Alonso Fastest in Germany Chase
The 2010 DHL Fastest Lap Trophy winner had a chance for the podium toward the end of the FORMULA 1 GROSSER PREIS VON DEUTSCHLAND 2013 – and he did everything in his power to snatch the third spot from the Lotus driver running just seconds ahead of him.
“His target was Romain Grosjean, who was lying third,” said Danner, adding: “which is probably why he pushed as hard as he did.”
After starting P8 off the grid, Alonso quickly worked his way up to P2, only to fall back to P9 after his first pit. But the veteran Spaniard driver quickly moved back up through the pack in his Ferrari, settling in at P4, where he remained for most of the second stint in his three-pit strategy.
Running in second place on lap 49, Alonso pitted for softer tires, gambling that the faster compound would secure a trip to the podium. With fresh rubber, Ferrari’s number one driver came out hard and scored the fastest lap of the day right out of the pit on lap 51, completing the 5.148-km tour in 1min 33.468 sec. He held a strong pace in the final nine laps, but the two Lotus drivers ahead were able to hold him off. Alonso ultimately crossed the finish line just 1.9 seconds behind Grosjean.
Though disappointed he missed the podium, the two-time World Champion said that his team’s strategy was what gave him the opportunity to fight for the podium in the first place. After going with the medium compound in qualifying and ending up in P8, he was able to run longer than most of his main competitors at the beginning of the race.
“The strategy gave us the possibility to fight for the podium,” said Alonso during Ferrari's press briefing. “We were not quick enough today, we didn’t have the pace, but even with that we fought for the podium with the leading group.”
The strategy certainly paid off in one respect: As Danner put it: “The fastest lap was his reward.”
After multiple blowouts at the British Grand Prix raised safety concerns, Pirelli brought an alternate to the historic Nürburgring. The rear tires had inner belts made of Kevlar rather than the steel belts used at Silverstone. Kevlar is more resistant to punctures.
The move appeared to be a success as most drivers indicated satisfaction with the change. “The tires were good, no problems with safety,” said Alonso.
Going forward, Pirelli will switch back to the 2012 design combined with the current compounds from this season.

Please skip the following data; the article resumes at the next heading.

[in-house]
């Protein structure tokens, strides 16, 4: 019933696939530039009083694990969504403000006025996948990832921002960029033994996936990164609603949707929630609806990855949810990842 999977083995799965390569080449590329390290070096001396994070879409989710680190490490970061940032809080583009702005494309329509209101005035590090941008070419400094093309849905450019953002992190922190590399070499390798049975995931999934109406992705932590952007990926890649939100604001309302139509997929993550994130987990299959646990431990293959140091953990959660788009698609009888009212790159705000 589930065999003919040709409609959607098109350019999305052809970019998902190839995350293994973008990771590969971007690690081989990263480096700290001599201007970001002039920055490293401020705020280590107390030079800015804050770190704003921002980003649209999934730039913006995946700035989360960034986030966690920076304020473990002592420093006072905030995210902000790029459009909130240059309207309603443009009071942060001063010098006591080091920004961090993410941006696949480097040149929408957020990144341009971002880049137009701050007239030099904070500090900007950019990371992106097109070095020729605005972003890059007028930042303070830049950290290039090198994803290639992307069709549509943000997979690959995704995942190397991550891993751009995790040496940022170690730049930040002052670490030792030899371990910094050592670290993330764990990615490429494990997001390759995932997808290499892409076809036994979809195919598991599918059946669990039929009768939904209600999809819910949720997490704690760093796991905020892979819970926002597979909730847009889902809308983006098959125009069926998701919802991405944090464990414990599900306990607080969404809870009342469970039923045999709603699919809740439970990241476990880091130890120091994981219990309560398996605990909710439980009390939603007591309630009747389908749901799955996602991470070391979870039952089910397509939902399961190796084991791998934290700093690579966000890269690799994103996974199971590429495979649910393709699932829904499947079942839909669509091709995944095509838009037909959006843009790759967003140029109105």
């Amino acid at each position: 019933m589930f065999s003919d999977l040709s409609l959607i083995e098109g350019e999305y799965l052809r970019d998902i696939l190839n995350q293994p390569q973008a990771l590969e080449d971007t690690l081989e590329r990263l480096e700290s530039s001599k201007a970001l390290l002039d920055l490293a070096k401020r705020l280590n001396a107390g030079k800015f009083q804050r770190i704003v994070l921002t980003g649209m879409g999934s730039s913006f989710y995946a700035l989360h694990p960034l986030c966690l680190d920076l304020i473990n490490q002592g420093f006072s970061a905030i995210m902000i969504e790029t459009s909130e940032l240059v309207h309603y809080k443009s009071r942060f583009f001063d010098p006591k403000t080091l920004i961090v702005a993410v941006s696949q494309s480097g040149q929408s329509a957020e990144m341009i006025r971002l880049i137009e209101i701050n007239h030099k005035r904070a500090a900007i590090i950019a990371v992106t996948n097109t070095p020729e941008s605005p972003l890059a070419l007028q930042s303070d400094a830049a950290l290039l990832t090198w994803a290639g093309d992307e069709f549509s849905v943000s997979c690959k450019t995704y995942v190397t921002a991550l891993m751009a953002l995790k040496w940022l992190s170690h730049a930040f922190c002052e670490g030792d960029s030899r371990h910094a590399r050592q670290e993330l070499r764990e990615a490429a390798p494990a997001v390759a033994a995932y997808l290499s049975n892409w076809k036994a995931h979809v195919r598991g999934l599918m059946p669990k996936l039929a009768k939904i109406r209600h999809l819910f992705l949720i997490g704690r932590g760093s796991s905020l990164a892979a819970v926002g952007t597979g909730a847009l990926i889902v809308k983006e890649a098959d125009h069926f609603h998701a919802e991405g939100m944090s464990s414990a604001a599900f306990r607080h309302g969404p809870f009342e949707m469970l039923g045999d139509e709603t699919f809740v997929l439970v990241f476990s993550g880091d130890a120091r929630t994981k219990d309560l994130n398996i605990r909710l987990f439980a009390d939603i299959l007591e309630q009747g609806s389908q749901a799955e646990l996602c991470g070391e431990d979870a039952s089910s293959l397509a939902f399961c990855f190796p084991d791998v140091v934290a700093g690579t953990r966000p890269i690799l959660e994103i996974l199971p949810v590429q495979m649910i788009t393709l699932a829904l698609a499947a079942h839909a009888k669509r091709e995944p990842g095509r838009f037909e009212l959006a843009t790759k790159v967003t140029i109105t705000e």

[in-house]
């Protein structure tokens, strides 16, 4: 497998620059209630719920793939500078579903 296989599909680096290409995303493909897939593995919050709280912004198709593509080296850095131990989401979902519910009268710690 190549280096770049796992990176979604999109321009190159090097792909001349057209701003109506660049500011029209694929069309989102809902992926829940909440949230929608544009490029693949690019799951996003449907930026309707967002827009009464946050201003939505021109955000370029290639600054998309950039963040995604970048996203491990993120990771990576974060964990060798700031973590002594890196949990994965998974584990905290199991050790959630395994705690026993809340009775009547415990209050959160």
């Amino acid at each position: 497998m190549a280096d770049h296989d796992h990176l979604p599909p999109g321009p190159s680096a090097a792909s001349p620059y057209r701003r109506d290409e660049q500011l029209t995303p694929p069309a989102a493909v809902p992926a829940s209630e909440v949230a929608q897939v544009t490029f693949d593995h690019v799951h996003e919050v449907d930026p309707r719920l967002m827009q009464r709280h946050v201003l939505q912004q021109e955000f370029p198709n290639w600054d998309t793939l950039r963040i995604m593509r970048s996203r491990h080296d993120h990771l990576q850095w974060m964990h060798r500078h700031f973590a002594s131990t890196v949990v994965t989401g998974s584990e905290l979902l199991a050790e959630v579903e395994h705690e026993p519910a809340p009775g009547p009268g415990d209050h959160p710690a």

Red Bull Racing-Renault driver Sebastian Vettel secured his first victory on home soil at the German Grand Prix and extended his lead in the Drivers’ Championship. Both Kimi Riäkkönen in the Lotus and Fernando Alonso in the Ferrari fought hard but came up short, allowing the German to extend his lead. With 157 points, Vettel is 34 points ahead of the iceman and 41 in front of the Spaniard.
In the Constructors’ Championship, Red Bull is also far in front of its rivals with 250 points. Though Mercedes failed to shine at home, they remain in second place with 183 points.
Rounding of the leaderboards, the race for the DHL Fastest Lap Trophy is also dominated by Red Bull. Vettel leads here as well with three fastest laps followed closely by teammate Mark Webber with two. In the ninth race of the season, Fernando Alonso enters the fastest lap standings.
It certainly looks to be a race to catch Red Bull as we near the halfway point in the 2013 Formula One Championship.
F1 News Briefs:
Pirelli goes soft: The BBC reports that Pirelli will send softer, more aggressive tires to Hungary. “The change to the 2012 construction means that Hungary doesn't require such a hard compound now,” said a Pirelli spokesperson.
Pit lane safety: FIA is planning to introduce new tightened pit lane rules originally intended for 2014 following the incident involving a cameraman at the German Grand Prix. Designed to increase safety, the new rules will limit pit lane access and require head protection for all team personnel. FIA wants to implement the new rules in time for the next race but the move is still subject to approval from the World Motor Sport Council.